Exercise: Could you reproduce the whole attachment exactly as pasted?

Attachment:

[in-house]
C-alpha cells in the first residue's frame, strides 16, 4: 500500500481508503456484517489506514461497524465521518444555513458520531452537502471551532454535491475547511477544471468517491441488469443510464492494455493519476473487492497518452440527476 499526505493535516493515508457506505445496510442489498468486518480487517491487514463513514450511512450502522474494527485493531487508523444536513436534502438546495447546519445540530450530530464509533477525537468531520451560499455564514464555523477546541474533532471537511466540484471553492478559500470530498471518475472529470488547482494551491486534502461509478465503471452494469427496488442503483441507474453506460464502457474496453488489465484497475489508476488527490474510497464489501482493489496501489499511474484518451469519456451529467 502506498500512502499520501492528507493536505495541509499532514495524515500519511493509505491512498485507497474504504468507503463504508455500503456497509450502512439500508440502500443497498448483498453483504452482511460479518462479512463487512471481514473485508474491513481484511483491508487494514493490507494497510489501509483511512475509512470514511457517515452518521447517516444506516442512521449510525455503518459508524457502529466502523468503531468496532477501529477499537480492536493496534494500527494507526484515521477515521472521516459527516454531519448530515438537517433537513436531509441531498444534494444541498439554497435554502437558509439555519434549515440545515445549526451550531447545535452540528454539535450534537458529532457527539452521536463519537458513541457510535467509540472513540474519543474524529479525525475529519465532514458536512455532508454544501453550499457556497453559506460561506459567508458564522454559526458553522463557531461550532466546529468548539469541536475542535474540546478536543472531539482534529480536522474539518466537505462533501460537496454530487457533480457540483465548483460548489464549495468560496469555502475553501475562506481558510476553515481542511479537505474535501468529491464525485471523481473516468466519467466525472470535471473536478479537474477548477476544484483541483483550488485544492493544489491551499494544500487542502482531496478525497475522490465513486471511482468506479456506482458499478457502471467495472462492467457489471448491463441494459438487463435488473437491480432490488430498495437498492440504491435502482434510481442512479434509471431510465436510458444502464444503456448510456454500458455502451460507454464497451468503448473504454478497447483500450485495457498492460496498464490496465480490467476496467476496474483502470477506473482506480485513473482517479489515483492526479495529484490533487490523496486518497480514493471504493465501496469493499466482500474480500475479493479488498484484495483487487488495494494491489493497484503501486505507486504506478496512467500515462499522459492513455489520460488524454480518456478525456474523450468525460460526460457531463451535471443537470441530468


[in-house]
C-alpha cells in the first residue's frame, strides 16, 4: 500500500481508503456484517489506514461497524465521518444555513458520531452537502471551532454535491475547511477544471468517491441488469443510464492494455493519476473487492497518452440527476 499526505493535516493515508457506505445496510442489498468486518480487517491487514463513514450511512450502522474494527485493531487508523444536513436534502438546495447546519445540530450530530464509533477525537468531520451560499455564514464555523477546541474533532471537511466540484471553492478559500470530498471518475472529470488547482494551491486534502461509478465503471452494469427496488442503483441507474453506460464502457474496453488489465484497475489508476488527490474510497464489501482493489496501489499511474484518451469519456451529467 502506498500512502499520501492528507493536505495541509499532514495524515500519511493509505491512498485507497474504504468507503463504508455500503456497509450502512439500508440502500443497498448483498453483504452482511460479518462479512463487512471481514473485508474491513481484511483491508487494514493490507494497510489501509483511512475509512470514511457517515452518521447517516444506516442512521449510525455503518459508524457502529466502523468503531468496532477501529477499537480492536493496534494500527494507526484515521477515521472521516459527516454531519448530515438537517433537513436531509441531498444534494444541498439554497435554502437558509439555519434549515440545515445549526451550531447545535452540528454539535450534537458529532457527539452521536463519537458513541457510535467509540472513540474519543474524529479525525475529519465532514458536512455532508454544501453550499457556497453559506460561506459567508458564522454559526458553522463557531461550532466546529468548539469541536475542535474540546478536543472531539482534529480536522474539518466537505462533501460537496454530487457533480457540483465548483460548489464549495468560496469555502475553501475562506481558510476553515481542511479537505474535501468529491464525485471523481473516468466519467466525472470535471473536478479537474477548477476544484483541483483550488485544492493544489491551499494544500487542502482531496478525497475522490465513486471511482468506479456506482458499478457502471467495472462492467457489471448491463441494459438487463435488473437491480432490488430498495437498492440504491435502482434510481442512479434509471431510465436510458444502464444503456448510456454500458455502451460507454464497451468503448473504454478497447483500450485495457498492460496498464490496465480490467476496467476496474483502470477506473482506480485513473482517479489515483492526479495529484490533487490523496486518497480514493471504493465501496469493499466482500474480500475479493479488498484484495483487487488495494494491489493497484503501486505507486504506478496512467500515462499522459492513455489520460488524454480518456478525456474523450468525460460526460457531463451535471443537470441530468